The alkylaromatic thermotropic polyesters which are most especially preferred are those described in U. S. Pat. Nos. 4,248,995 and 4,311,824. These polyesters include recurring units of the formulae:
(V) (--0--X1 --0--)a (--0--X2 --0--)b (--0--X3 --0--)c
X1 is a 1,4-phenylene radical monosubstituted by a methyl or ethyl group or a chlorine or bromine atom,
X2 an unsubstituted 1,4-phenylene radical,
X3 is a 1,4-phenylene radical disubstituted by two methyl or ethyl groups or 2 chlorine or bromine atoms, or a 4,4'-diphenylene radical or p,p'-diphenylene ether in which each aromatic nucleus may be substituted by a methyl or ethyl group or a chlorine or bromine atom,
______________________________________with 0.4 ≦ a ≦ 10 ≦ b ≦ 0.60 ≦ c ≦ 0.1______________________________________
a 1,4-phenylene or 1,4-cyclohexylene radical, or a radical containing two phenylene groups linked together by a single chemical bond or an acyclic chain capable of containing up to 8 carbon atoms and, if desired, 1 or 2 hetero atoms, or
a divalent aromatic radical containing at least two condensed phenyl nuclei in which the bonds linked to the carbonyl groups are opposite and parallel;
Z is a --(CH2)n --radical wherein 3≦n=10; and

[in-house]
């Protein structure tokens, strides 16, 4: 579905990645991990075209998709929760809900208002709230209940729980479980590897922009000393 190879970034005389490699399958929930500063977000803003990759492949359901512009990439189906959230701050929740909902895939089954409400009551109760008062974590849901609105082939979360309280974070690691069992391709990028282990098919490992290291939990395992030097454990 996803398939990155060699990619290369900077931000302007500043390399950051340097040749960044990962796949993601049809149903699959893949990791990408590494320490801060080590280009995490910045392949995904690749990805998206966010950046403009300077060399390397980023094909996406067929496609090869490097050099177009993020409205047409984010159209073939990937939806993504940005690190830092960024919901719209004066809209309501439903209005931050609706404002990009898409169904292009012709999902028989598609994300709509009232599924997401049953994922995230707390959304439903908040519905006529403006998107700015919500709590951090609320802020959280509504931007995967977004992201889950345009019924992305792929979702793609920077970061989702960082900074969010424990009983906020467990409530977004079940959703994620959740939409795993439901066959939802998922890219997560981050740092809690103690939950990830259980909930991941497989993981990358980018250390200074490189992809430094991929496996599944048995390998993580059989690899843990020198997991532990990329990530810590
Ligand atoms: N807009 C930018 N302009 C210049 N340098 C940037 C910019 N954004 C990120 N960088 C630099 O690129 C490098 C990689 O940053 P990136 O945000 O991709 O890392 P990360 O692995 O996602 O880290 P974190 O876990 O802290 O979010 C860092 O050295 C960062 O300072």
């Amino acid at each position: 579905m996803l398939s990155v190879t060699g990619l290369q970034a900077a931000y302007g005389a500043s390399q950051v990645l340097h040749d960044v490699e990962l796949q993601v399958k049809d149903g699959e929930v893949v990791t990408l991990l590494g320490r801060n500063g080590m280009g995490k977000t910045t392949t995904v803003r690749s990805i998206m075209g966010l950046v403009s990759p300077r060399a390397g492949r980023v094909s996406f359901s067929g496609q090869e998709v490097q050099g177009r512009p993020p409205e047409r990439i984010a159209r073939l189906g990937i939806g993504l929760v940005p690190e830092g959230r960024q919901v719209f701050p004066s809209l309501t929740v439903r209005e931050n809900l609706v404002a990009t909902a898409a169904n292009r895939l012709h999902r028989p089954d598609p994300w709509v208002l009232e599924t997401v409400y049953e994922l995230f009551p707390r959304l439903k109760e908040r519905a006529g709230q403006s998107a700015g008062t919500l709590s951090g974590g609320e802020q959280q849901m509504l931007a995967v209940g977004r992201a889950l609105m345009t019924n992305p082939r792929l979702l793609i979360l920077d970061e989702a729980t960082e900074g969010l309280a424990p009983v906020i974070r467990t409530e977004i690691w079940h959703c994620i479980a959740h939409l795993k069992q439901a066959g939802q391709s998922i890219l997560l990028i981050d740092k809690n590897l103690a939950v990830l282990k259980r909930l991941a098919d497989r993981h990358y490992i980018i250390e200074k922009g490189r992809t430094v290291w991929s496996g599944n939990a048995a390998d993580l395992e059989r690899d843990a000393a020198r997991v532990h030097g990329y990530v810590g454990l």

the molar ratio Z/Y+Z ranges from 20 to 50%.
The thermotropic carbonate polyesters which are most especially preferred are those described in U. S. Pat. No. 4,284,757. These polyesters include recurring units of the formulae: ##STR7## in which: the radicals R4, which are identical, are each a 1,4-phenylene radical monosubstituted by a methyl or ethyl group or a chlorine or bromine atom;
the radicals R5 are each an unsubstituted 1,4-phenylene radical;
with 0.3≦a'≦1; 0≦b'≦0.7; and a'+b'=1;
the radicals R6, which may be identical or different, are each 1,4-phenylene, 1,4-cyclohexylene, 4,4'-biphenylene, 2,6-naphthylene, 4,4'-ethylenedioxy-1,1'-diphenylene, 4,4'-butylenedioxy-1,1'-diphenylene or 4,4'-hexylendioxy-1,1'-diphenylene radicals; and
the quantity of the recurring units (IX) in the mixture of (IX) and (X) ranging from 30 to 90 mole %; and the molar ratio of the recurring units (VIII) relative to the sum of the recurring units (IX)+(X) ranging from 0.95 and 1.05.